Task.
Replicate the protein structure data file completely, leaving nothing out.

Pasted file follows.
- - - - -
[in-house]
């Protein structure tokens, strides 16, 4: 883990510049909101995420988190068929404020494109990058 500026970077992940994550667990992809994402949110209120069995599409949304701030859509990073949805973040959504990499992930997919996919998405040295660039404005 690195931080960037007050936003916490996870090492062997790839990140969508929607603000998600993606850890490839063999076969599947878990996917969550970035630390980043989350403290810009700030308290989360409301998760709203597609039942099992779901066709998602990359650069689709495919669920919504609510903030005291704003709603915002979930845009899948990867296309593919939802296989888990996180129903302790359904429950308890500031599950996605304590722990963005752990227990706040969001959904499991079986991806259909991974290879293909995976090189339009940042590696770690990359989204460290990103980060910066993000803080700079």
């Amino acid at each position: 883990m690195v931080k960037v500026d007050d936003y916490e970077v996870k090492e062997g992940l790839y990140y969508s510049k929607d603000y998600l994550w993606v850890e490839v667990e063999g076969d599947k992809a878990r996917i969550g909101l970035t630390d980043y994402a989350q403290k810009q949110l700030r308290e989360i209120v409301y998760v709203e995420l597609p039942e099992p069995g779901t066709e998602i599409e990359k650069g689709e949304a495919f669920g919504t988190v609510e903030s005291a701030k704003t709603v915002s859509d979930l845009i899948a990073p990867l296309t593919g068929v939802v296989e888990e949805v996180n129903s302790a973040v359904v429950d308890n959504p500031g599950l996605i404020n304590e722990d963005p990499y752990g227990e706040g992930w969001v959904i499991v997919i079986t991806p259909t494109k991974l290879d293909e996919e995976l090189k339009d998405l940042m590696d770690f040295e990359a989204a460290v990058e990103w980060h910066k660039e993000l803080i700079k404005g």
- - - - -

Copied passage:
[in-house]
């Protein structure tokens, strides 16, 4: 883990510049909101995420988190068929404020494109990058 500026970077992940994550667990992809994402949110209120069995599409949304701030859509990073949805973040959504990499992930997919996919998405040295660039404005 690195931080960037007050936003916490996870090492062997790839990140969508929607603000998600993606850890490839063999076969599947878990996917969550970035630390980043989350403290810009700030308290989360409301998760709203597609039942099992779901066709998602990359650069689709495919669920919504609510903030005291704003709603915002979930845009899948990867296309593919939802296989888990996180129903302790359904429950308890500031599950996605304590722990963005752990227990706040969001959904499991079986991806259909991974290879293909995976090189339009940042590696770690990359989204460290990103980060910066993000803080700079």
């Amino acid at each position: 883990m690195v931080k960037v500026d007050d936003y916490e970077v996870k090492e062997g992940l790839y990140y969508s510049k929607d603000y998600l994550w993606v850890e490839v667990e063999g076969d599947k992809a878990r996917i969550g909101l970035t630390d980043y994402a989350q403290k810009q949110l700030r308290e989360i209120v409301y998760v709203e995420l597609p039942e099992p069995g779901t066709e998602i599409e990359k650069g689709e949304a495919f669920g919504t988190v609510e903030s005291a701030k704003t709603v915002s859509d979930l845009i899948a990073p990867l296309t593919g068929v939802v296989e888990e949805v996180n129903s302790a973040v359904v429950d308890n959504p500031g599950l996605i404020n304590e722990d963005p990499y752990g227990e706040g992930w969001v959904i499991v997919i079986t991806p259909t494109k991974l290879d293909e996919e995976l090189k339009d998405l940042m590696d770690f040295e990359a989204a460290v990058e990103w980060h910066k660039e993000l803080i700079k404005g």